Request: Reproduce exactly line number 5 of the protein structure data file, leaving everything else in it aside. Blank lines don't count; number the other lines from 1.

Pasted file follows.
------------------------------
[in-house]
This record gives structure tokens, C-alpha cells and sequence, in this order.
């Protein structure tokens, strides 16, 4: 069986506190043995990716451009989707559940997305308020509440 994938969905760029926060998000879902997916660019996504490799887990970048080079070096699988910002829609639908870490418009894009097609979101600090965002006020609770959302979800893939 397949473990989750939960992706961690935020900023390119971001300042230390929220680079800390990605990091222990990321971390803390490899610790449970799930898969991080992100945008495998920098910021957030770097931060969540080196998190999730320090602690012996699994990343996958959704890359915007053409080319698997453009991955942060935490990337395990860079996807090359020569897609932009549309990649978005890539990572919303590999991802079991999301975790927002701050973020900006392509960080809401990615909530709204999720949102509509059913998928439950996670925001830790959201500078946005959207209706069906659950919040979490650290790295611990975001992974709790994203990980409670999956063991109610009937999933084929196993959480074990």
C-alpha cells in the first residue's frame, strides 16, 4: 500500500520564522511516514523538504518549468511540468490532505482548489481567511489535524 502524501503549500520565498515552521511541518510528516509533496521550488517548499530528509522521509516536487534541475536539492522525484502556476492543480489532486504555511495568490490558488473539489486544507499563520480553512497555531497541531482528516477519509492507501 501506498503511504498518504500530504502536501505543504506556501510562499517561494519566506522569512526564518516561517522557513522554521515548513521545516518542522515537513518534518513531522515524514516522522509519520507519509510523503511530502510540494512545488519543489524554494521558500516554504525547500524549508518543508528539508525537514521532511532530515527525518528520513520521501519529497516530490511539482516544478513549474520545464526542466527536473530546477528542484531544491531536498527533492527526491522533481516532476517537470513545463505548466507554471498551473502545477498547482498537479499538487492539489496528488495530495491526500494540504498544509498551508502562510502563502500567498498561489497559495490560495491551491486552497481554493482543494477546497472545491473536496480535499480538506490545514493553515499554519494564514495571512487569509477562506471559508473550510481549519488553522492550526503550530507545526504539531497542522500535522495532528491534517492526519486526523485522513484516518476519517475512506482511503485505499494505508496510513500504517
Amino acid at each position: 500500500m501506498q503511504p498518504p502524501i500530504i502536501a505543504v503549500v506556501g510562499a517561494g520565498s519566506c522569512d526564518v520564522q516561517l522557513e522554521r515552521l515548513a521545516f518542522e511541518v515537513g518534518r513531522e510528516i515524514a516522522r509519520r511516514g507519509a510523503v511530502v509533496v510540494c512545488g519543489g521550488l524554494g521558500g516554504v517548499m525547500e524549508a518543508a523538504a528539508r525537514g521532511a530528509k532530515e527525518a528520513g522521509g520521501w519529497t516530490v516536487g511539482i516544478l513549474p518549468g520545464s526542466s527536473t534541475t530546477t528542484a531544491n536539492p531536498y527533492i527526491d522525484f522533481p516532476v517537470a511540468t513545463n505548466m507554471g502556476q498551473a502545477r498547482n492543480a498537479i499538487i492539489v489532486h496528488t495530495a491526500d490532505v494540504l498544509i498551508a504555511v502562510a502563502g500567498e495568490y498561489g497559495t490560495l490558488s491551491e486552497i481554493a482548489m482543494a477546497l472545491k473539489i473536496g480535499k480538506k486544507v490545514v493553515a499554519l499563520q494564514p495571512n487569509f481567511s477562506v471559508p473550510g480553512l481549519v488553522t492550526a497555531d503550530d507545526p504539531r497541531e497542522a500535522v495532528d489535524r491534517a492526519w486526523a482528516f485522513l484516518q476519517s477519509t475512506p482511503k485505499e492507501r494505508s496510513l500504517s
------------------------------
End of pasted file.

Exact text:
Amino acid at each position: 500500500m501506498q503511504p498518504p502524501i500530504i502536501a505543504v503549500v506556501g510562499a517561494g520565498s519566506c522569512d526564518v520564522q516561517l522557513e522554521r515552521l515548513a521545516f518542522e511541518v515537513g518534518r513531522e510528516i515524514a516522522r509519520r511516514g507519509a510523503v511530502v509533496v510540494c512545488g519543489g521550488l524554494g521558500g516554504v517548499m525547500e524549508a518543508a523538504a528539508r525537514g521532511a530528509k532530515e527525518a528520513g522521509g520521501w519529497t516530490v516536487g511539482i516544478l513549474p518549468g520545464s526542466s527536473t534541475t530546477t528542484a531544491n536539492p531536498y527533492i527526491d522525484f522533481p516532476v517537470a511540468t513545463n505548466m507554471g502556476q498551473a502545477r498547482n492543480a498537479i499538487i492539489v489532486h496528488t495530495a491526500d490532505v494540504l498544509i498551508a504555511v502562510a502563502g500567498e495568490y498561489g497559495t490560495l490558488s491551491e486552497i481554493a482548489m482543494a477546497l472545491k473539489i473536496g480535499k480538506k486544507v490545514v493553515a499554519l499563520q494564514p495571512n487569509f481567511s477562506v471559508p473550510g480553512l481549519v488553522t492550526a497555531d503550530d507545526p504539531r497541531e497542522a500535522v495532528d489535524r491534517a492526519w486526523a482528516f485522513l484516518q476519517s477519509t475512506p482511503k485505499e492507501r494505508s496510513l500504517s